In Microsoft, Corp., 2016 BL 320577 (Sept. 27, 2016), Microsoft Corporation (“Microsoft”) asked the staff of the Securities and Exchange Commission to permit the omission of a proposal submitted by shareholder James McRitchie ("McRitchie") requesting that the board of directors amend certain provisions of its proxy access bylaw. The SEC denied the request for no-action relief, concluding that Microsoft may not exclude McRitchie’s proposal from its annual proxy statement under Rule 14a-8(i)(10).
Shareholder submitted a proposal providing:
RESOLVED, Shareholders of Microsoft (the “Company”) asks the board of directors (the “Board”) to adopt, and present for shareholders approval, an enhancement package of its Proxy Access for Director Nominations bylaw, with essential elements for substantial implementation as follows:
1. The number of shareholder-nominated candidates eligible to appear in proxy materials should not exceed one quarter of the directors then serving or two, whichever is greater. Expansion of the current number of director positions could substantially dilute the influence of shareholders under the Company’s current proxy access provisions.
2. No limitations on the number of shareholders that can aggregate their shares to achieve the 3% “Required Shares,” outstanding shares of the Company entitled to vote in the election of directors. Under current provisions, even if the 20 largest public pensions funds were able to aggregate their shares, they would not meet the 3% criteria at most of the companies examined by the Council of Institutional Investors.
3. No limitation on the re-nomination of shareholder nominees based on the number or percentage of votes received in any election. Such limitations do not facilitate the shareholders’ traditional state law rights and add unnecessary complexity.
4. To the extent possible, the Board should defer decisions about the suitability of the shareholder nominees to the vote of the shareholders.
Microsoft sought exclusion of the proposal from its proxy materials under subsection (i)(10) of Rule 14a-8.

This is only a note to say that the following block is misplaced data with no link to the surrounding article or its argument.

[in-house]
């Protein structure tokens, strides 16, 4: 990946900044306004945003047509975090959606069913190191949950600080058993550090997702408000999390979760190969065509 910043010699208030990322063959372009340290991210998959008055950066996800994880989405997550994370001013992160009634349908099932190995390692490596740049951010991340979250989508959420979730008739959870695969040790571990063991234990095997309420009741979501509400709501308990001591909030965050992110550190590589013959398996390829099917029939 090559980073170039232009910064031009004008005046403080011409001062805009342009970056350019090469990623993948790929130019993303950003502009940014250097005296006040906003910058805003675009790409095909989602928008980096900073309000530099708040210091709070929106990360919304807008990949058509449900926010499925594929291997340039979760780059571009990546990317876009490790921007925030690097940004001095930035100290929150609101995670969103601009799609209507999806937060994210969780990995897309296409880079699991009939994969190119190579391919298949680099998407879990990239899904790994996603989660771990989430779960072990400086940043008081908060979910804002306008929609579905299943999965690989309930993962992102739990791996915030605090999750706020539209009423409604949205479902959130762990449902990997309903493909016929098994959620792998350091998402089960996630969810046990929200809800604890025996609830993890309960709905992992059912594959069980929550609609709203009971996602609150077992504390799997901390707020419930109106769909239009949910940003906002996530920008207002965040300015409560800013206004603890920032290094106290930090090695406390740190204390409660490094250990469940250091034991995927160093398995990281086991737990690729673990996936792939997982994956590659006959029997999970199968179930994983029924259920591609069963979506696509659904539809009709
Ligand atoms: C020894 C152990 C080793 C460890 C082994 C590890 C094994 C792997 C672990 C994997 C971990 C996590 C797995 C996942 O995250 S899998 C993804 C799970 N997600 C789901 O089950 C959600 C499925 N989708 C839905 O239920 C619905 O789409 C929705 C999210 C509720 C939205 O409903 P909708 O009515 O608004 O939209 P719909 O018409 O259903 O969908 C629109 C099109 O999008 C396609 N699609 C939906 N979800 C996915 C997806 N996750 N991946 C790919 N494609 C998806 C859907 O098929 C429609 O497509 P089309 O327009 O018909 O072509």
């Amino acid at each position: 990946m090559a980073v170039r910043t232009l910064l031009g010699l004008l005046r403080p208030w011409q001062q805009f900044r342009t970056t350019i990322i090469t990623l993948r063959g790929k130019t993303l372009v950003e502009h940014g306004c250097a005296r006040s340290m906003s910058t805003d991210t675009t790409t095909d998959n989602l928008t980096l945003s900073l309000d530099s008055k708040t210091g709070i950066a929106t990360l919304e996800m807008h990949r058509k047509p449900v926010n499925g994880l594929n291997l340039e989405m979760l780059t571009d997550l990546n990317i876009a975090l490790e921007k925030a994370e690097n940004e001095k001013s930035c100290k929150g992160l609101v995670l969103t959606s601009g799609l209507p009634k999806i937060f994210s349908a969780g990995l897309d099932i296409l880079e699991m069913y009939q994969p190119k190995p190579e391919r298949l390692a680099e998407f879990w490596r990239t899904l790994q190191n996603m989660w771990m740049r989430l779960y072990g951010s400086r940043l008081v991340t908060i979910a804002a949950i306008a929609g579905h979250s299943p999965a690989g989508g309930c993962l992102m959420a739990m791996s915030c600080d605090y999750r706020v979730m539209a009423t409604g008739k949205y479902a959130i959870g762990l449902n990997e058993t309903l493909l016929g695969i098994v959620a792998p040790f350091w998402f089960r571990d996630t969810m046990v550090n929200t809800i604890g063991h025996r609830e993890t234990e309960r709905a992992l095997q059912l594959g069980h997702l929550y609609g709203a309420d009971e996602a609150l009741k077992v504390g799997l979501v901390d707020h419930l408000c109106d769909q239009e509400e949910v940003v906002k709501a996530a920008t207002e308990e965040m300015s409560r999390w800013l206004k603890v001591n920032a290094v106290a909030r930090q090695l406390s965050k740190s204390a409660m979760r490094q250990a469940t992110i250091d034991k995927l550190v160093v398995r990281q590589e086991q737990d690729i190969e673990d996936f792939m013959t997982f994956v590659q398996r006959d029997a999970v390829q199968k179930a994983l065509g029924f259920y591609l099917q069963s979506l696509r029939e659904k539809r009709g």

Rule 14a-8 provides shareholders with the right to insert a proposal in the company’s proxy statement. 17 CFR 240.14a-8. The shareholders, however, must meet certain procedural and ownership requirements. In addition, the Rule provides companies thirteen substantive grounds for exclusion of the proposal. For a more detailed discussion of the requirements of the Rule, see The Shareholder Proposal Rule and the SEC.
Rule 14a-8(i)(10) allows the exclusion of a shareholder proposal that has s already substantially implemented by the company. Specifically, companies can exclude proposals relating to matters that have already been “favorably acted upon” by the company. The SEC staff considers whether a company can demonstrate that its actions address the “essential objective” of the proposal. For a more detailed discussion of this exclusion, see Aren Sharifi, Rule 14a-8(i)(10): How Substantial Is “Substantially” Implemented in the Context of the Social Policy Proposals?
Microsoft argued the proposal should be excluded under subsection (i)(10) because it substantially implemented the proposal. Specifically, in August 2015, the Board adopted amendments to Microsoft’s bylaws to implement a proxy access bylaw. Microsoft’s bylaw differed from the shareholder proposal in a number of respects. While applying a 3% threshold, the bylaw permitted aggregation by no more than 20 shareholders. The bylaw also prohibited shareholders relying on proxy access from re-nominating “the same proxy access candidate for two years if that candidate failed to receive at least 25% of the votes cast for his or her election as a director.” The bylaw limited the number of directors to the greater of two or 20% and did not provide for deference to the suitability of a shareholder nominee.
A letter on behalf of the proponent by John Chevedden took particular issue with the limit on the number of shareholders allowed to aggregate their interests. He argued that a proposal specifying a range allowed the board to implement the proposal at the high end or to round down to the nearest whole number. In the shareholder access context, however, boards should not be entitled under Rule 14a-8(i)(10) to round an infinite number of shareholders forming a group down to 20. That is not substantial implementation. In a letter by the proponent, he noted that the limit on the ability to aggregate would result in the inability of “individuals and all but the largest institutional investors” to “meaningfully participate in making proxy access nominations, except in the rarest of circumstances.”
The Commission disagreed with Microsoft’s reasoning. The Commission concluded Microsoft may not omit the proposal from its annual proxy statement in reliance on Rule 14a-8(i)(10) because Microsoft’s proxy access bylaw did not substantially implement the proposal. The staff reasoned Microsoft’s proxy access bylaw did not “compare favorably with the guidelines of the proposal.”
The primary materials for this case may be found on the SEC website.